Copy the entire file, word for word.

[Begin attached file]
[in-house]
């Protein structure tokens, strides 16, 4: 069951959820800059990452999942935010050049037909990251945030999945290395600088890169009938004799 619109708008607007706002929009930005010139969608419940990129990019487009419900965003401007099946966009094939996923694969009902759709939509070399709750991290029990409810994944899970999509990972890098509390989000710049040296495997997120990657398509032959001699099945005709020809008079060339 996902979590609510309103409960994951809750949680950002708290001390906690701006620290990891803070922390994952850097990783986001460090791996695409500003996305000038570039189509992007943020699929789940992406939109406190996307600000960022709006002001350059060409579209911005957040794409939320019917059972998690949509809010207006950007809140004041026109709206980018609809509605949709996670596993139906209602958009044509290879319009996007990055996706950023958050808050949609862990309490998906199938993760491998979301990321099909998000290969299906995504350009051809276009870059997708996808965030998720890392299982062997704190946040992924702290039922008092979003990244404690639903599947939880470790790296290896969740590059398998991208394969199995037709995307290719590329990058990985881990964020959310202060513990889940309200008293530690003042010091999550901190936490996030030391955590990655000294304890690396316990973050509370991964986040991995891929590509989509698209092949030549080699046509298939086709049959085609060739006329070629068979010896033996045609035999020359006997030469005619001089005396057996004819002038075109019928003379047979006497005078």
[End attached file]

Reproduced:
[in-house]
């Protein structure tokens, strides 16, 4: 069951959820800059990452999942935010050049037909990251945030999945290395600088890169009938004799 619109708008607007706002929009930005010139969608419940990129990019487009419900965003401007099946966009094939996923694969009902759709939509070399709750991290029990409810994944899970999509990972890098509390989000710049040296495997997120990657398509032959001699099945005709020809008079060339 996902979590609510309103409960994951809750949680950002708290001390906690701006620290990891803070922390994952850097990783986001460090791996695409500003996305000038570039189509992007943020699929789940992406939109406190996307600000960022709006002001350059060409579209911005957040794409939320019917059972998690949509809010207006950007809140004041026109709206980018609809509605949709996670596993139906209602958009044509290879319009996007990055996706950023958050808050949609862990309490998906199938993760491998979301990321099909998000290969299906995504350009051809276009870059997708996808965030998720890392299982062997704190946040992924702290039922008092979003990244404690639903599947939880470790790296290896969740590059398998991208394969199995037709995307290719590329990058990985881990964020959310202060513990889940309200008293530690003042010091999550901190936490996030030391955590990655000294304890690396316990973050509370991964986040991995891929590509989509698209092949030549080699046509298939086709049959085609060739006329070629068979010896033996045609035999020359006997030469005619001089005396057996004819002038075109019928003379047979006497005078």